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The Tumult & The Shouting
August 1964 | Volume 15, Issue 5
Hoover states the GOP credo: Smith’s opponent (who did not raise the religious issue) hymned the praises of “rugged individualism”: During the war we necessarily turned to the government to solve every difficult economic problem. … When the war closed … we were challenged with a peacetime choice between the American system of rugged individualism and a European philosophy of diametrically opposed doctrines—doctrines of paternalism and state socialism. …
The Republican party from the beginning resolutely turned its face away from these ideas and these war practices. … By adherence to the principles of decentralized self-government, ordered liberty, equal opportunity, and freedom to the individual, our American experiment in human welfare has yielded a degree of well-being unparalleled in all the world. It has come nearer the abolition of poverty, the abolition of fear of want, than humanity has ever reached before.
Willkie challenges “one-man government”: In 1940 Franklin D. Roosevelt became the first President since Grant to seek a third term. His opponent, Wendell Willkie, seized upon the issue: Yes, we are sick of one-man government that calls an Ambassador of the United States “My Ambassador.” It used to be “My Friends.” Now it is “My Ambassador.” Pretty soon it may be “My Generals.” It certainly is “My Captains.” After awhile it will be “My People.” But there is one thing that is perfectly clear after November 5—it isn’t his White House.
F.D.R. defends his dog: Seeking still another term, in 1944, President Roosevelt brought down the house at a Teamsters convention on September 23: [The] Republican leaders have not been content with attacks upon me, my wife, or my sons—they now include my little dog, FaIa. Unlike the members of my family, he resents this. Being a Scottie, as soon as he learned that the Republican fiction writers had concocted a story that I had left him behind on an Aleutian island and had sent a destroyer back to find him—at a cost to the taxpayers of two, or three, or twenty million dollars—his Scotch soul was furious. He has not been the same dog since.
I am accustomed to hearing malicious falsehoods about myself—such as that old, worm-eaten chestnut that I have represented myself as indispensable. But I think I have a right to object to libelous statements about my dog.
Harry gives ‘em hell: Whistle-stopping in Dexter, Iowa, on September 18, 1948, Harry S. Truman made a lowlevel attack on his opponents, the kind of black-and-white oratory that was to win him a surprise victory in November: The Democratic Party represents the people. It is pledged to work for agriculture. It is pledged to work for labor. It is pledged to work for the small business man and the white collar worker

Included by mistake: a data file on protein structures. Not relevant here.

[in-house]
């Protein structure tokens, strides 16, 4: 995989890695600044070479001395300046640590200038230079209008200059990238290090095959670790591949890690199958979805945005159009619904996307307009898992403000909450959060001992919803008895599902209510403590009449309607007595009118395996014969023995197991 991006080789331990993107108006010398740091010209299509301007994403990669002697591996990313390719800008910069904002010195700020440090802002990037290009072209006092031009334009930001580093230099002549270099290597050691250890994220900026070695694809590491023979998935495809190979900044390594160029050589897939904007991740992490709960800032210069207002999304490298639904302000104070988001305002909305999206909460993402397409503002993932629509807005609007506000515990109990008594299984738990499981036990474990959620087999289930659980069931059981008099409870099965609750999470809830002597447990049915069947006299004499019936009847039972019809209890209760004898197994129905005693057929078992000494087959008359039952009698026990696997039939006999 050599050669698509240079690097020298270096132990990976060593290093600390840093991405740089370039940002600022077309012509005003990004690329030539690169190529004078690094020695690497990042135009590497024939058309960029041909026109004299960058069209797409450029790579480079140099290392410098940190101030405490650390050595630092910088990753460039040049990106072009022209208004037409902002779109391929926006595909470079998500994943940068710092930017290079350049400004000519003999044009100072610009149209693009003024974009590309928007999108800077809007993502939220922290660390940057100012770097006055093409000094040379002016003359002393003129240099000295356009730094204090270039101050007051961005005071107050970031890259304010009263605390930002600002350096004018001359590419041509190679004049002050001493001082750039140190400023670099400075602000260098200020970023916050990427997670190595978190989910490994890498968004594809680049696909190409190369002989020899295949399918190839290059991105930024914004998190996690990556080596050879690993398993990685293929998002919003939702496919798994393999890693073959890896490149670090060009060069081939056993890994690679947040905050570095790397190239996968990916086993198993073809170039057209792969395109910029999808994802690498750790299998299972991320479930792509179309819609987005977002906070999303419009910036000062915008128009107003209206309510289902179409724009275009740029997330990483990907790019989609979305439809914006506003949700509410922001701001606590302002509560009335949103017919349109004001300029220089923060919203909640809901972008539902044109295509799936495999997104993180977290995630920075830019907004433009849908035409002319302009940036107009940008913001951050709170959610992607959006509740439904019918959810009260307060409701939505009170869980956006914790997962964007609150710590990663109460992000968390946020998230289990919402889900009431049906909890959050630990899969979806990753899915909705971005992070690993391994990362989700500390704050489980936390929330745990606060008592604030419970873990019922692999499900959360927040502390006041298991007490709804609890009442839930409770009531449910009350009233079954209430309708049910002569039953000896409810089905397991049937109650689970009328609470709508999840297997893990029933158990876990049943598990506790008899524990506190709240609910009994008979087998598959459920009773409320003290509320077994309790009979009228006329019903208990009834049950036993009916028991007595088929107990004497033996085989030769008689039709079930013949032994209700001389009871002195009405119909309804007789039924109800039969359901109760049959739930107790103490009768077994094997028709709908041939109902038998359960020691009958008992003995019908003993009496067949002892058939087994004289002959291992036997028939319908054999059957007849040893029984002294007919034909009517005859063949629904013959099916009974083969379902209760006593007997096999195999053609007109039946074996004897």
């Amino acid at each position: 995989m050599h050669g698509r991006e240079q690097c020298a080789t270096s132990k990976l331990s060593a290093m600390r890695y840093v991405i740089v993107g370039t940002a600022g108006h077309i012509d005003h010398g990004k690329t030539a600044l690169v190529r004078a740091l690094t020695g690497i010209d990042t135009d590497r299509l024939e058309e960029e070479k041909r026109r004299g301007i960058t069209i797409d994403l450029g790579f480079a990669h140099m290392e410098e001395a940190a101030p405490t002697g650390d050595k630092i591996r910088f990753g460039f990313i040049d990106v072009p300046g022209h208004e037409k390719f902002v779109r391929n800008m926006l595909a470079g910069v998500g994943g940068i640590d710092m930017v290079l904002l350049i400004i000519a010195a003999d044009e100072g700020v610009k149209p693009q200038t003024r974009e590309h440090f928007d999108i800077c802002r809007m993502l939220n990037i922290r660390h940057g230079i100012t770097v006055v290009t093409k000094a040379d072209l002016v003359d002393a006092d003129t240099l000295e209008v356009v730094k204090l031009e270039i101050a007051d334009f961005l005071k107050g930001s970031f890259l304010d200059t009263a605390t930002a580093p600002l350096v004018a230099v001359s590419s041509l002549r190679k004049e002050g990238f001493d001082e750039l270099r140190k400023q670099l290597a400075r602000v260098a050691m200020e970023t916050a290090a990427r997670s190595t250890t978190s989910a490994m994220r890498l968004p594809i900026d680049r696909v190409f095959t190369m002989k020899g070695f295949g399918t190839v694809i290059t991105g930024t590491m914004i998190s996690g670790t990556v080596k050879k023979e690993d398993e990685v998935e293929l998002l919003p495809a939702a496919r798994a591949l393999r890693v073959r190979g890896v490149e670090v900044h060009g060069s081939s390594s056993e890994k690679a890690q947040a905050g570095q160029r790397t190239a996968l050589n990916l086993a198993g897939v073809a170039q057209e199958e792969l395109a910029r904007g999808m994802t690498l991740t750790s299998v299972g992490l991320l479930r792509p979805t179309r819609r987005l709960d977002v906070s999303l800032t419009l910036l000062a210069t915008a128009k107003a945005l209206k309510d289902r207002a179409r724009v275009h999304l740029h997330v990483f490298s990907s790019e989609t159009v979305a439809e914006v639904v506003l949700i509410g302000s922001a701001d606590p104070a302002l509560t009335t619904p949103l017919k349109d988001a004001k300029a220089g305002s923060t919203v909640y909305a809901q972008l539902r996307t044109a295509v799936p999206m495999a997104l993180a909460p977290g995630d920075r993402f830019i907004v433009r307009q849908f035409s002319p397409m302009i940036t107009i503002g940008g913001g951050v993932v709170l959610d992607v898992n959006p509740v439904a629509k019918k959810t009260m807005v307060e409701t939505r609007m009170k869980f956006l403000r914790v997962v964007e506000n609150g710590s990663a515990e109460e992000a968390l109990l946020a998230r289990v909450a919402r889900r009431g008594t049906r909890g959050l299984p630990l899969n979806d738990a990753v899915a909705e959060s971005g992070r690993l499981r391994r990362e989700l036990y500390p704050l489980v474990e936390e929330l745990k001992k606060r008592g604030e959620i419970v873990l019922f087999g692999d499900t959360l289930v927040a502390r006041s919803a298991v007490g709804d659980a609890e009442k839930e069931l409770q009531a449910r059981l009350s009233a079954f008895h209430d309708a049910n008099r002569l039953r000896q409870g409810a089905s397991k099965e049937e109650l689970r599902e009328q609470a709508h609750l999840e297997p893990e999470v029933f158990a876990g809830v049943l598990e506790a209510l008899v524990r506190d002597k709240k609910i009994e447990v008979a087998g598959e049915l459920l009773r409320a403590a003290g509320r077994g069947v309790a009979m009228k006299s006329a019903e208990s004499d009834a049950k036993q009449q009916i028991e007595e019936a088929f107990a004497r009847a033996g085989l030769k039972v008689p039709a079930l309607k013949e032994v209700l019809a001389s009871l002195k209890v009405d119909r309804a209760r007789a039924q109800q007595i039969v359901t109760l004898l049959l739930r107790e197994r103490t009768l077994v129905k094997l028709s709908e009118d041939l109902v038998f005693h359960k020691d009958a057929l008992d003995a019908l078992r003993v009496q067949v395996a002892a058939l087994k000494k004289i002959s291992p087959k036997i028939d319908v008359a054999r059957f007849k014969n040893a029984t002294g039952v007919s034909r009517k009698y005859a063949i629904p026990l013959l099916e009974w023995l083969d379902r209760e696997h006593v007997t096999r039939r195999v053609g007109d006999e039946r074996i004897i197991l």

But the attitude of the Republican gluttons of privilege is very different. … [They] are cold men. They are cunning men. And it is their constant aim to put the government of the United States under the control of men like themselves. They want a return of the Wall Street economic dictatorship. You have already had a sample of what a Republican administration would mean to you. Two years ago … a Republican Congress—the notorious “donothing” Republican Eightieth Congress [was elected] … This Republican Congress has already stuck a pitchfork in the farmer’s back.
Dewey anticipates victory: No one was more surprised by the voters’ verdict than Truman’s Republican opponent, Thomas E. Dewey. Winding up his campaign on October 31, he had said: This is the eve of victory. Let us use our victory, not for ourselves—but for an America that is greater than ourselves. Let us humbly pray that our children and their children will look back on this election of 1948 and say with thankful hearts: “That was good for our country.”
Stevenson talks sense to the people: Governor Adlai E. Stevenson of Illinois was among the most literate and, to his supporters, most moving speakers in the long history of presidential campaigning. Accepting the Democratic nomination in July, 1952, he said: When the tumult and the shouting die, when the bands are gone and the lights are dimmed, there is the stark reality of responsibility in an hour of history haunted with those gaunt, grim specters of strife, dissension, and materialism at home, and ruthless, inscrutable, and hostile power abroad.
The ordeal of the twentieth century —the bloodiest, most turbulent age of the Christian era—is far from over. Sacrifice, patience, understanding, and implacable purpose may be our lot for years to come. … Let’s talk sense to the American people! Let’s tell them the truth, that there are no gains without pains, that we are now on the eve of great decisions.